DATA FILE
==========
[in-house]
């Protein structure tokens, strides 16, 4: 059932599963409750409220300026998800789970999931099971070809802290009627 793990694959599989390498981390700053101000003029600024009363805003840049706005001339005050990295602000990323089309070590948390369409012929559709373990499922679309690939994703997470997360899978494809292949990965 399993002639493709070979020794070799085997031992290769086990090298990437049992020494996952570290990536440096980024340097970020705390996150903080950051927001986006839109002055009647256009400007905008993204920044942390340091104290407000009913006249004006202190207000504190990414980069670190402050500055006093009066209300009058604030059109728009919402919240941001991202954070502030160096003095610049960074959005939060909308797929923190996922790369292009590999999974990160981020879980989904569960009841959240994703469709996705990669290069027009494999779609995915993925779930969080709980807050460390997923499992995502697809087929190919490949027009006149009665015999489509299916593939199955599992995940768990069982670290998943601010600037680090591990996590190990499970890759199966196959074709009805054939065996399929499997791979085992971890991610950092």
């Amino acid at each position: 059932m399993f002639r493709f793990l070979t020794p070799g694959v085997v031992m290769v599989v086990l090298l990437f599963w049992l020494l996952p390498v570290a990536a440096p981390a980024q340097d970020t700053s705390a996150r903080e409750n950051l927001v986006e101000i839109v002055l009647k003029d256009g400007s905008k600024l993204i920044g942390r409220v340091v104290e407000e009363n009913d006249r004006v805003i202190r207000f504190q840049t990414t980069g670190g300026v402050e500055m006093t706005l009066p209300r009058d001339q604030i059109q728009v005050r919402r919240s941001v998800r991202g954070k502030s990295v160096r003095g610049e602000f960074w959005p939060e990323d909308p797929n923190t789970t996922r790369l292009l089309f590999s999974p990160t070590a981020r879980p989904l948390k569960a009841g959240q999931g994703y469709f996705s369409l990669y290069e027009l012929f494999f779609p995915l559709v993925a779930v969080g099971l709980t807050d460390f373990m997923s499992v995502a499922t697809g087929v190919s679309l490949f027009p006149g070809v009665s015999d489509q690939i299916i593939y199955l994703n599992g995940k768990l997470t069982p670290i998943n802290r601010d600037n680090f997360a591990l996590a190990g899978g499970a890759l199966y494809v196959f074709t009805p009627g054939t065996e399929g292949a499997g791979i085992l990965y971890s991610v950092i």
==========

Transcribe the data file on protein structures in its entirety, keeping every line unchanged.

[in-house]
């Protein structure tokens, strides 16, 4: 059932599963409750409220300026998800789970999931099971070809802290009627 793990694959599989390498981390700053101000003029600024009363805003840049706005001339005050990295602000990323089309070590948390369409012929559709373990499922679309690939994703997470997360899978494809292949990965 399993002639493709070979020794070799085997031992290769086990090298990437049992020494996952570290990536440096980024340097970020705390996150903080950051927001986006839109002055009647256009400007905008993204920044942390340091104290407000009913006249004006202190207000504190990414980069670190402050500055006093009066209300009058604030059109728009919402919240941001991202954070502030160096003095610049960074959005939060909308797929923190996922790369292009590999999974990160981020879980989904569960009841959240994703469709996705990669290069027009494999779609995915993925779930969080709980807050460390997923499992995502697809087929190919490949027009006149009665015999489509299916593939199955599992995940768990069982670290998943601010600037680090591990996590190990499970890759199966196959074709009805054939065996399929499997791979085992971890991610950092």
């Amino acid at each position: 059932m399993f002639r493709f793990l070979t020794p070799g694959v085997v031992m290769v599989v086990l090298l990437f599963w049992l020494l996952p390498v570290a990536a440096p981390a980024q340097d970020t700053s705390a996150r903080e409750n950051l927001v986006e101000i839109v002055l009647k003029d256009g400007s905008k600024l993204i920044g942390r409220v340091v104290e407000e009363n009913d006249r004006v805003i202190r207000f504190q840049t990414t980069g670190g300026v402050e500055m006093t706005l009066p209300r009058d001339q604030i059109q728009v005050r919402r919240s941001v998800r991202g954070k502030s990295v160096r003095g610049e602000f960074w959005p939060e990323d909308p797929n923190t789970t996922r790369l292009l089309f590999s999974p990160t070590a981020r879980p989904l948390k569960a009841g959240q999931g994703y469709f996705s369409l990669y290069e027009l012929f494999f779609p995915l559709v993925a779930v969080g099971l709980t807050d460390f373990m997923s499992v995502a499922t697809g087929v190919s679309l490949f027009p006149g070809v009665s015999d489509q690939i299916i593939y199955l994703n599992g995940k768990l997470t069982p670290i998943n802290r601010d600037n680090f997360a591990l996590a190990g899978g499970a890759l199966y494809v196959f074709t009805p009627g054939t065996e399929g292949a499997g791979i085992l990965y971890s991610v950092i």